Merkel Greeted By Thousands Of Protesters In Greece

German Chancellor Angela Merkel got a hostile reception in a visit to Greece on Tuesday, her first since the debt crisis developed three years ago. Tens of thousands of Greeks took to the streets to protest the deep austerity measures the German-led eurozone has imposed in exchange for multi-billion dollar bailouts.

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German Chancellor Angela Merkel flew to Greece today. It was her first visit since the eurozone debt crisis began. For Merkel, the six-hour trip was a goodwill gesture toward a country that she has long criticized. There to greet her were thousands of Greeks protesting a woman they associate with pain and disrespect.

Joanna Kakissis reports from Athens.

(SOUNDBITE OF PROTEST)

JOANNA KAKISSIS, BYLINE: The protesters showed up even before the chancellor touched down at the Athens Airport. Thousands gathered outside Syntagma, the square outside parliament that's become an iconic space in the anti-austerity movement. Some waved Greek flags and sang old songs about rebellion. Stella Mouroutsou joined the chorus. She's 25, college-educated, but can only find part-time work as a waitress.

STELLA MOUROUTSOU: (Through translator) I'm here to tell her that austerity is not going to help anything. How can I help when I'm making 300 euros a month? Europe should help me, too, because I'm a European citizen.

(SOUNDBITE OF PROTEST)

KAKISSIS: Others were far less charitable. A group of army reservists in fatigues marched in step and declared: Let's kick out the Nazis. Some Greek newspapers have depicted Merkel as an SS officer in jackboots. A retired reservist, Nikos Dimopoulos, says that's not too harsh.

NIKOS DIMOPOULOS: What she represents here in Greece is Nazi occupation. We lived under Nazi occupation. And we know what slavery is.

KAKISSIS: The demonstrations went ahead despite the deployment of more than 7,000 police officers to lock down central Athens. It was the biggest security operation in a decade. Christos Katsioulis, director of the Friedrich Ebert Foundation, a German think tank in Athens, says Merkel and Prime Minister Antonis Samaras can learn from the demonstrations.

CHRISTOS KATSIOULIS: The demonstrations can show to Merkel that the situation in Greece is really, really bad for the small people and they're going to go on the street to protest. And it can be an argument for Samaras saying, look at my people. They can't endure anymore, so please let us lighten the burden a little bit.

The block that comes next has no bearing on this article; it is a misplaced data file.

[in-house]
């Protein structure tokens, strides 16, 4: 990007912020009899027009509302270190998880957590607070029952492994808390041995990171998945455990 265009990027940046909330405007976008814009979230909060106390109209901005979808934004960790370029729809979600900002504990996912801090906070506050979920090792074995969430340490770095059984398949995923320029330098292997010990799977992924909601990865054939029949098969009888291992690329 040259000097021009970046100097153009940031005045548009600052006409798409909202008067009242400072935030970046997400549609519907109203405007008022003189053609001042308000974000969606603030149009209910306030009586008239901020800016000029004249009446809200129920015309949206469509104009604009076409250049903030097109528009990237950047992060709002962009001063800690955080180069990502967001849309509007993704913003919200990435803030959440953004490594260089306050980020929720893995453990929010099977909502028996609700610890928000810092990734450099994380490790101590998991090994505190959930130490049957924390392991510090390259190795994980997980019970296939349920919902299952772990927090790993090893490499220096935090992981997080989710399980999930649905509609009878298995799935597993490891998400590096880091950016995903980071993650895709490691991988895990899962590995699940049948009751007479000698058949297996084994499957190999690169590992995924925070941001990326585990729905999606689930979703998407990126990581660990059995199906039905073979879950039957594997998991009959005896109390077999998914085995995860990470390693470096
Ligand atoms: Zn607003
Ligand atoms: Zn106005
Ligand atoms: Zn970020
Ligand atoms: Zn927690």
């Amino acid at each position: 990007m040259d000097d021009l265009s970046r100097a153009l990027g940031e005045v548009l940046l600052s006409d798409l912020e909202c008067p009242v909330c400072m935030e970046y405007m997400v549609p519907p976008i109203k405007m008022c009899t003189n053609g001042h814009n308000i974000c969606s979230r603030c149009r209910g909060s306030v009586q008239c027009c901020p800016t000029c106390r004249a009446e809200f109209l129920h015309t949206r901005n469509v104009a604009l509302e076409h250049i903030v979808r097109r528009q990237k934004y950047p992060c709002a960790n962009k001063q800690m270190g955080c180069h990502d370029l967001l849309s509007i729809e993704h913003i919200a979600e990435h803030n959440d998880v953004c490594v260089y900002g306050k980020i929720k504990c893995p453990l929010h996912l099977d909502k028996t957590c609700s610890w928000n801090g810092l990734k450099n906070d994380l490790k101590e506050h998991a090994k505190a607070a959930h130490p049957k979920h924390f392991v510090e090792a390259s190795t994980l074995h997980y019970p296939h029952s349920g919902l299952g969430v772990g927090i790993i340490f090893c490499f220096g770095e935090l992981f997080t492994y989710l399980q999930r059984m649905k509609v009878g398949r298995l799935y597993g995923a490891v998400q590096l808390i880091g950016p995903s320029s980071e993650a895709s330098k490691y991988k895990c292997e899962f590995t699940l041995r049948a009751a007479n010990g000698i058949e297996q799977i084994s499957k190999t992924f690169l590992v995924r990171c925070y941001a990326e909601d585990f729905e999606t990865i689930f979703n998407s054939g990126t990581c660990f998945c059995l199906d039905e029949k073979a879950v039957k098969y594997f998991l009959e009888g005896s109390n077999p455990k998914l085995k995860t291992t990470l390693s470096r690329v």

KAKISSIS: Germany is the biggest eurozone contributor to the bailout loan saving Greece from bankruptcy. But it also says Greece must stick to austerity to keep getting aid. Merkel says she will do whatever she can to help the country weather austerity. Here she speaks through a translator.

CHANCELLOR ANGELA MERKEL: (Through translator) I've come here today in the full and firm awareness of the fact that the period Greece is going through is especially difficult for the people of Greece.

KAKISSIS: She says she knows Greeks are suffering because so much is being demanded of them. Samaras called her a friend, and said he wants Greece and Germany to work together.

PRIME MINISTER ANTONIS SAMARAS: (Through translator) The Greek people are not asking for more money or favors. The only thing they're asking is the opportunity to get on their feet as quickly as possible, to get past the recession and start moving forward.

KAKISSIS: But new austerity measures are expected to drag the recession into a sixth year. Angela Merkel promises that these sacrifices will lead to a better place. The problem is many Greeks no longer believe her.

For NPR News, I'm Joanna Kakissis in Athens.

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